Supporters love yard signs. Not only is it an easy way to demonstrate support for a candidate, it also offers an unofficial measure of how a campaign is doing. Driving through a neighborhood amid an ocean of your favored candidate’s name is a big morale builder.
Political activists hate yard signs. They’re expensive, and a volunteer sticking a signpost in the ground is generally not a volunteer walking through a precinct and talking to his or her friends and neighbors. To that point, Alex Lundry has a great post about the utility of location-based apps, and mentions how campaigns may be able to use location-based services to give their yard signs greater impact.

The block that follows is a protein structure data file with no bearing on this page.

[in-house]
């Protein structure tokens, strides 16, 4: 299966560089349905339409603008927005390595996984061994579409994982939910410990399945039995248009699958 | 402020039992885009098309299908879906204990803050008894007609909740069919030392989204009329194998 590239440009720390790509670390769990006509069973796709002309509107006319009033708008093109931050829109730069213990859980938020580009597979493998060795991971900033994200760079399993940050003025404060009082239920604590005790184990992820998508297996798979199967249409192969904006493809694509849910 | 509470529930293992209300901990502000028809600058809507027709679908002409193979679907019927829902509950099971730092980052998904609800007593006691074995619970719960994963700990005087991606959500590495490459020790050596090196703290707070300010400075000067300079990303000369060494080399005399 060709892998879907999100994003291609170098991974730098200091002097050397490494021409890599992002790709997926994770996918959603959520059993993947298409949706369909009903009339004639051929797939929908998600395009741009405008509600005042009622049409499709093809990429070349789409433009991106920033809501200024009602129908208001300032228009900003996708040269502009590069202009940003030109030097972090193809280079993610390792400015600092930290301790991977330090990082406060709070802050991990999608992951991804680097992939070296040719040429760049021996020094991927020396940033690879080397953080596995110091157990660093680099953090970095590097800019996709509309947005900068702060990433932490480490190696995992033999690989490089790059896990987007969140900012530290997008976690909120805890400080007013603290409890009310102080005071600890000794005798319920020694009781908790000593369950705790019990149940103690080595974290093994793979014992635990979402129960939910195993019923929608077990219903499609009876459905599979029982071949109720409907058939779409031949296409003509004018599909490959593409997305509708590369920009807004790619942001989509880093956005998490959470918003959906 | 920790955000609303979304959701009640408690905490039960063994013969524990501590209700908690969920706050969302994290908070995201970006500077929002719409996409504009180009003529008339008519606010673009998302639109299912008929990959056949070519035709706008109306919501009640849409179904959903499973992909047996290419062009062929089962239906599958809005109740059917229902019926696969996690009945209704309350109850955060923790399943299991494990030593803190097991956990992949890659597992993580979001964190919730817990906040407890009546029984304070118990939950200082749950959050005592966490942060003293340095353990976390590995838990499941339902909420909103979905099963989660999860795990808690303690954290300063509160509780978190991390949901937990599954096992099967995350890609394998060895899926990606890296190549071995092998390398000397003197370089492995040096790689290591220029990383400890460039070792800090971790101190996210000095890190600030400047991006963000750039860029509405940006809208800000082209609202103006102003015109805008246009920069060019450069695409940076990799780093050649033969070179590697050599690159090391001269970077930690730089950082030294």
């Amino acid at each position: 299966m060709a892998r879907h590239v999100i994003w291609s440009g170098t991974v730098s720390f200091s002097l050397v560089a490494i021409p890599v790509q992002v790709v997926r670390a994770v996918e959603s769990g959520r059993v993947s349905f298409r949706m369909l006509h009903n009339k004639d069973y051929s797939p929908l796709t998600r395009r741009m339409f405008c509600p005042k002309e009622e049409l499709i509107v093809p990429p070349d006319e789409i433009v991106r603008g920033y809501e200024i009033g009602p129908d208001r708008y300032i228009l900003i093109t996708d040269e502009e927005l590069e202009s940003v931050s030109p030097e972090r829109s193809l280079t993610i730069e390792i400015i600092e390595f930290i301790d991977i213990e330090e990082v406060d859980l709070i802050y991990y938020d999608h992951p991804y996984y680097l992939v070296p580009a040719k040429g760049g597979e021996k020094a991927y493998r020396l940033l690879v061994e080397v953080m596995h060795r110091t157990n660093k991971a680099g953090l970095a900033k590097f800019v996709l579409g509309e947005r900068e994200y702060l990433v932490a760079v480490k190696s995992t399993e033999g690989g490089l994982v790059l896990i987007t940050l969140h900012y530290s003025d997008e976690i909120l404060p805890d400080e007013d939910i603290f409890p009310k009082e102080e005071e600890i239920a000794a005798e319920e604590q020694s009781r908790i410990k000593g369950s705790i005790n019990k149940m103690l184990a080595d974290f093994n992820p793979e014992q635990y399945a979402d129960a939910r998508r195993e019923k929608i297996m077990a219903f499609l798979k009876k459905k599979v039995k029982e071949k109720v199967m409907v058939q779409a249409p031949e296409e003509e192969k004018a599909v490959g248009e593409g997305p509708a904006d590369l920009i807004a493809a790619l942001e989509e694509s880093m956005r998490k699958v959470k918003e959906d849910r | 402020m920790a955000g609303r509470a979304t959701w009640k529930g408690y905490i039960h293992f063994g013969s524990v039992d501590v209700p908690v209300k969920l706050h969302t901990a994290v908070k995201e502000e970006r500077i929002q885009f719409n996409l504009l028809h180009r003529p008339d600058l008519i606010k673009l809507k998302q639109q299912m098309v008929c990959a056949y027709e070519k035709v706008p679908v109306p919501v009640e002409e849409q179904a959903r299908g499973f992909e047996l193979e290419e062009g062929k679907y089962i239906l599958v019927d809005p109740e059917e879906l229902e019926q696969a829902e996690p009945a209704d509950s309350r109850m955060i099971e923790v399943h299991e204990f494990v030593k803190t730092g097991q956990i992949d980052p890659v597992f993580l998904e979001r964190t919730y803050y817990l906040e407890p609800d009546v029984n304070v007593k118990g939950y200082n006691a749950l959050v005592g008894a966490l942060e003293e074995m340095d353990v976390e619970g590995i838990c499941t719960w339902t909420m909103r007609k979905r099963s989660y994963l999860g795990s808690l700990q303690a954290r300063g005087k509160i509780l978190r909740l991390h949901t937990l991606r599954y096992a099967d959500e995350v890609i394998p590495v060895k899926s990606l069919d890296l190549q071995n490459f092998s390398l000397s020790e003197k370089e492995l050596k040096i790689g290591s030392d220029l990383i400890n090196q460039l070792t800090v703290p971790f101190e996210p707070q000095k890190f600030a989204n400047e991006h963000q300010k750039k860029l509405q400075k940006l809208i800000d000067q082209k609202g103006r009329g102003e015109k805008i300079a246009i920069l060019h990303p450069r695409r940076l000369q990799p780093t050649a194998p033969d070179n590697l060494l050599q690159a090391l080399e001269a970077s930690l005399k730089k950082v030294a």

A Spanish company, whimsically called Macanudos, is going one better. They’re working on creating a quick-response (QR) code technology that would allow users to scan images and instantly “like” something. These QR codes would operate like bar codes, and if they’re on a lawn sign, someone walking down the street could immediately like a candidate with a smartphone.
Of course, Facebook followers are like lawn signs: they both provide a nice stat that is, without further action, ultimately meaningless. But what happens if we mash up Lundry’s idea for incorporating location-based services with Macanudo’s ability to instantly scan-like something? Campaigns might then be able to figure out roughly where the scan-likes were coming from and give the list to the appropriate precinct captains, who could then in turn follow up with the individual voter.
Creepy? Maybe a little. But hey, you wanted yard signs…